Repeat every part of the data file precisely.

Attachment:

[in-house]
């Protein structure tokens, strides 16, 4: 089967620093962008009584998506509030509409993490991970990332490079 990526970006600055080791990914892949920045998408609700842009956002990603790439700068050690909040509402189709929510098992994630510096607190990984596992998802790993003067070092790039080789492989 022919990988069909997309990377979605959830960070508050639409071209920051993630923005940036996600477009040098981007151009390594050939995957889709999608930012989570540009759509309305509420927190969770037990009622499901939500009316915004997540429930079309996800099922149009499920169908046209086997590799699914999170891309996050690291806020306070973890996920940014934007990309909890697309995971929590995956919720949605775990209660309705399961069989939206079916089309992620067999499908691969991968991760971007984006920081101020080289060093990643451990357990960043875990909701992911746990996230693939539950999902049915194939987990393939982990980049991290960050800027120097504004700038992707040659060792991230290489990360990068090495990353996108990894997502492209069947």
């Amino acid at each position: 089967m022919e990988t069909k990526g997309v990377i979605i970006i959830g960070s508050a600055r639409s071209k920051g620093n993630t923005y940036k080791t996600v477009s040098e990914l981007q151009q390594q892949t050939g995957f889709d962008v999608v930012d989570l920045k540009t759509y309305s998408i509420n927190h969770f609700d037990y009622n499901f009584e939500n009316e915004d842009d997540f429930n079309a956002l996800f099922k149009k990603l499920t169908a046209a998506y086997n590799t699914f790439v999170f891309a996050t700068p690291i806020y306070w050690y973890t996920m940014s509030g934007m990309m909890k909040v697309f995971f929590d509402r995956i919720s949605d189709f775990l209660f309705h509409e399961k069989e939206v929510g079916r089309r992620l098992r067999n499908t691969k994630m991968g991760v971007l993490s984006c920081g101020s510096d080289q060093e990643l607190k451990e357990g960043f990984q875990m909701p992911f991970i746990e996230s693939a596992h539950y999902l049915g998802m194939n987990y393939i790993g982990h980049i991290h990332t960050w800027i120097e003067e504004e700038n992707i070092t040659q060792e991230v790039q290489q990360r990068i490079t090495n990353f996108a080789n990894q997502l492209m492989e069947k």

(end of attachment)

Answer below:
[in-house]
């Protein structure tokens, strides 16, 4: 089967620093962008009584998506509030509409993490991970990332490079 990526970006600055080791990914892949920045998408609700842009956002990603790439700068050690909040509402189709929510098992994630510096607190990984596992998802790993003067070092790039080789492989 022919990988069909997309990377979605959830960070508050639409071209920051993630923005940036996600477009040098981007151009390594050939995957889709999608930012989570540009759509309305509420927190969770037990009622499901939500009316915004997540429930079309996800099922149009499920169908046209086997590799699914999170891309996050690291806020306070973890996920940014934007990309909890697309995971929590995956919720949605775990209660309705399961069989939206079916089309992620067999499908691969991968991760971007984006920081101020080289060093990643451990357990960043875990909701992911746990996230693939539950999902049915194939987990393939982990980049991290960050800027120097504004700038992707040659060792991230290489990360990068090495990353996108990894997502492209069947």
């Amino acid at each position: 089967m022919e990988t069909k990526g997309v990377i979605i970006i959830g960070s508050a600055r639409s071209k920051g620093n993630t923005y940036k080791t996600v477009s040098e990914l981007q151009q390594q892949t050939g995957f889709d962008v999608v930012d989570l920045k540009t759509y309305s998408i509420n927190h969770f609700d037990y009622n499901f009584e939500n009316e915004d842009d997540f429930n079309a956002l996800f099922k149009k990603l499920t169908a046209a998506y086997n590799t699914f790439v999170f891309a996050t700068p690291i806020y306070w050690y973890t996920m940014s509030g934007m990309m909890k909040v697309f995971f929590d509402r995956i919720s949605d189709f775990l209660f309705h509409e399961k069989e939206v929510g079916r089309r992620l098992r067999n499908t691969k994630m991968g991760v971007l993490s984006c920081g101020s510096d080289q060093e990643l607190k451990e357990g960043f990984q875990m909701p992911f991970i746990e996230s693939a596992h539950y999902l049915g998802m194939n987990y393939i790993g982990h980049i991290h990332t960050w800027i120097e003067e504004e700038n992707i070092t040659q060792e991230v790039q290489q990360r990068i490079t090495n990353f996108a080789n990894q997502l492209m492989e069947k």